The Board of Supervisors Tuesday tentatively approved an ordinance that would allow qualifying homeowners to transfer their property tax assessment from a home in one county to a home in Riverside County to attract new residents with money to spend.

Under the ordinance, Riverside County would adopt provisions laid out in Proposition 90, approved by California voters in 1988, and Proposition 110, approved by voters two years later.

``This puts us on equal footing with Los Angeles, Orange and San Diego counties,'' Inland Valley Association of Realtors' President Doug Shepherd told the board. ``Thousands of new homes will be built, and there will be greater demand for them.''

Prop 90 permits homeowners 55 years and over to retain, when they move,
the ``factored base year'' assessment that determines how much they pay annually in property taxes. According to the law, a property owner can relocate to another county, purchase a house there and pay the same amount of annual property taxes he or she was paying on the home sold in the original county, despite upgrading.

Prop 110 affords the same treatment, only it applies exclusively to
disabled homeowners.  Only eight counties in the state have ordinances that provide for inter-county transfers of property taxes. Riverside County had such an ordinance in
place until 1995, when it was rescinded because of concerns over property tax
losses.

Supervisors John Benoit and Kevin Jeffries asked their colleagues to consider codifying Props 90 and 110 in a new ordinance as a means to attract more retirees to the region. The supervisors touted the potential collateral economic benefits.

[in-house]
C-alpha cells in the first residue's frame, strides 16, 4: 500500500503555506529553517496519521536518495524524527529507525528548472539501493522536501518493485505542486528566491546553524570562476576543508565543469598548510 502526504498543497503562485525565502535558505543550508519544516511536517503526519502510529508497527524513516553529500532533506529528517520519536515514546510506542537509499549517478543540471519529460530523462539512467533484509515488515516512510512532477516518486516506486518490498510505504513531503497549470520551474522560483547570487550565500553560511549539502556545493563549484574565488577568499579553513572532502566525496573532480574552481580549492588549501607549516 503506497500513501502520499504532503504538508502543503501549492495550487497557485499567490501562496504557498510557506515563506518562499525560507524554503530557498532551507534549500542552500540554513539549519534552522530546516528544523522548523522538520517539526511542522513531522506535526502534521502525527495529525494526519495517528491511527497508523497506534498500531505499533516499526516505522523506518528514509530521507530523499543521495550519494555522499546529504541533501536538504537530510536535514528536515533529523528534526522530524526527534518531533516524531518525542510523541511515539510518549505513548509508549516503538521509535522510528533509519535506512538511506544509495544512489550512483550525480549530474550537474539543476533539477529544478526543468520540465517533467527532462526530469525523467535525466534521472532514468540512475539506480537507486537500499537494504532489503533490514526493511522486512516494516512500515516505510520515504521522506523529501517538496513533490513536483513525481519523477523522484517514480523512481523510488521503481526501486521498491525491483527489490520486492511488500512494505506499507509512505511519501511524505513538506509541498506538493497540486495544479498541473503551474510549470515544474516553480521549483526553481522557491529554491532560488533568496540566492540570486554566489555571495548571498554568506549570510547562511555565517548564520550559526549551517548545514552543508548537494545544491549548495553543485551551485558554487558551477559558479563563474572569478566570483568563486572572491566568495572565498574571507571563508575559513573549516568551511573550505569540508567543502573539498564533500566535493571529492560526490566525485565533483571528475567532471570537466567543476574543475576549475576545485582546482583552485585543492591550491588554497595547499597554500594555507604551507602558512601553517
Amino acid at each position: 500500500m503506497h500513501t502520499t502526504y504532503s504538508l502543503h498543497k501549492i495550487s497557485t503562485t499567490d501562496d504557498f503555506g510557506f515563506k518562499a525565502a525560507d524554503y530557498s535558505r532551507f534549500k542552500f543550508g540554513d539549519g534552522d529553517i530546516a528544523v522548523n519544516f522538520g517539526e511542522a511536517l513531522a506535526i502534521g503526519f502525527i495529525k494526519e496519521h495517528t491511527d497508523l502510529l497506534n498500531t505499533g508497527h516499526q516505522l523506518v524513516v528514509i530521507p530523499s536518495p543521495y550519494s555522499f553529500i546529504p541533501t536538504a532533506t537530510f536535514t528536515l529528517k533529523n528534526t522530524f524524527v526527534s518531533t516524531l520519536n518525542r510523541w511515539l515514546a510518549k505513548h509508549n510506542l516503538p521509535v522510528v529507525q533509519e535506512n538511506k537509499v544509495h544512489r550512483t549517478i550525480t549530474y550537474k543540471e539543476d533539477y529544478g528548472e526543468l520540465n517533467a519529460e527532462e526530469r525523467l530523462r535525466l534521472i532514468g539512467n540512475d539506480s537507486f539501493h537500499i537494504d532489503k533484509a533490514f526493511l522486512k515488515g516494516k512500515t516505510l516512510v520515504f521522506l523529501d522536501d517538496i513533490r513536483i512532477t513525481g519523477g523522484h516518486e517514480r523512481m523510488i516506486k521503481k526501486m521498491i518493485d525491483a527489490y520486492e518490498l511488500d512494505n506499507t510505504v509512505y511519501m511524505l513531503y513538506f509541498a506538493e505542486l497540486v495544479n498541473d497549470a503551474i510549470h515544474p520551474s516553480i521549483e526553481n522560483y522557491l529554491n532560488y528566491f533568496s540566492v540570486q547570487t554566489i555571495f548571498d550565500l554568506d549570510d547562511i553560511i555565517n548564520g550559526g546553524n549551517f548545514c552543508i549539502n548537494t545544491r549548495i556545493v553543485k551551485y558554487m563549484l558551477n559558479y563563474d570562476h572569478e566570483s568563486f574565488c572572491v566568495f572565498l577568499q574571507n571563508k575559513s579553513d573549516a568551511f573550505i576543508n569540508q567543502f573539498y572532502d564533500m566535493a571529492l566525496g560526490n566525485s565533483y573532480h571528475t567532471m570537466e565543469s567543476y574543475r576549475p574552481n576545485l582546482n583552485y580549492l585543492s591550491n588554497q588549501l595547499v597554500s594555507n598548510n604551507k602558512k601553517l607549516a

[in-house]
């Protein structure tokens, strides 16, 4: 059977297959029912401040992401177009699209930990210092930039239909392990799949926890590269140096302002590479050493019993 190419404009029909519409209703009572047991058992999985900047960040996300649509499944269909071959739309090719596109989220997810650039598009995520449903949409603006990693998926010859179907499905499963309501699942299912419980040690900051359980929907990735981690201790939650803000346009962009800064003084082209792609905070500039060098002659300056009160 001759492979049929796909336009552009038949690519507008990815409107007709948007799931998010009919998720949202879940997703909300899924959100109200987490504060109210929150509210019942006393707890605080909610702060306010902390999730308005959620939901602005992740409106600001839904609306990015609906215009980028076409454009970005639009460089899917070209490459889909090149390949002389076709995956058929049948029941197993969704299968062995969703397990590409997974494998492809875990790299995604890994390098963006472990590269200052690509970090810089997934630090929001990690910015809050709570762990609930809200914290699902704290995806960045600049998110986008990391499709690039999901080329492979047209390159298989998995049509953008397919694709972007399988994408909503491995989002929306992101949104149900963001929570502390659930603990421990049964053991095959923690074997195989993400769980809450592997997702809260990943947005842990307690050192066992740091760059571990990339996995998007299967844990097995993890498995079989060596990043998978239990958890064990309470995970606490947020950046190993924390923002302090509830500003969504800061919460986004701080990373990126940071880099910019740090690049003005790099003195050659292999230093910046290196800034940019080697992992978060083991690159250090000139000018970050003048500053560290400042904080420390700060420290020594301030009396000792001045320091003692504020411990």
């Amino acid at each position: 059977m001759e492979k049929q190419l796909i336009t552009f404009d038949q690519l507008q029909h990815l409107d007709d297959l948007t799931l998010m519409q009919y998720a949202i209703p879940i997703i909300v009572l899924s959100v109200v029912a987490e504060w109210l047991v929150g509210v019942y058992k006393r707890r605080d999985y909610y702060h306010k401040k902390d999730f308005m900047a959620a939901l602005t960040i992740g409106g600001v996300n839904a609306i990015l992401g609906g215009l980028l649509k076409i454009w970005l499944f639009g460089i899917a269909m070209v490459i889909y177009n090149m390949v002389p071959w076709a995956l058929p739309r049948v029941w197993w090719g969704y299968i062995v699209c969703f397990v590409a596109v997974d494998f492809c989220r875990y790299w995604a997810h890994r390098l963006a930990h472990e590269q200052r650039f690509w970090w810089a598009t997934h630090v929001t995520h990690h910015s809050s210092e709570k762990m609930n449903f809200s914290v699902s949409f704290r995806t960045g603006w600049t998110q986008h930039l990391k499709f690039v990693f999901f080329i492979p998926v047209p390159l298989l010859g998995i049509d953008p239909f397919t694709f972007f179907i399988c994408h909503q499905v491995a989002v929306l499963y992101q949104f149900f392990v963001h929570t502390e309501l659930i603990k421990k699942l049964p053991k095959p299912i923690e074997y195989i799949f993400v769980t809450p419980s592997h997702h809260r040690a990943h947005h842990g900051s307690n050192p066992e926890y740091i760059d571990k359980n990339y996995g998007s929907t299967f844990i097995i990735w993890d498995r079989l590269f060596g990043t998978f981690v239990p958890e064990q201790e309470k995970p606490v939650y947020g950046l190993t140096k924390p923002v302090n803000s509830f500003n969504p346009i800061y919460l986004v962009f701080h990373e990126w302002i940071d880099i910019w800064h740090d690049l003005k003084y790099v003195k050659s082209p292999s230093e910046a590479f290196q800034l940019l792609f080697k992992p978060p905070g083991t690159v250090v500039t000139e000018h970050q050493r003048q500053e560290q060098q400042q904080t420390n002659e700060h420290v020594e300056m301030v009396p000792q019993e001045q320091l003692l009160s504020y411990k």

Shepherd cited studies showing that Prop 90 could generate an additional
$127 million in annual economic benefits and lead to 676 new jobs a year. He
said retailers and contractors would realize gains as new residents pay for
home improvements, furnishings and other necessities.

Supervisor Jeff Stone spoke out against the proposed ordinance during
meetings in May and June, arguing that the county stood to lose more than it
might gain by sparing some home purchasers from paying taxes that reflect the
actual market value of their properties.  

Stone said he has since changed his mind.   ``Public officials like to proclaim they are right even when they are not. I did a little research and found out my paternal grandmother, Shirley, moved to Murrieta (in the early 1990s) because of Proposition 90,'' the supervisor said. ``I was lucky to have a grandparent I could visit till I was
almost 50 years old.''

Stone characterized the new ordinance as ``healthy for the county.''

The board is slated to formally ratify the measure during its Aug. 20
meeting.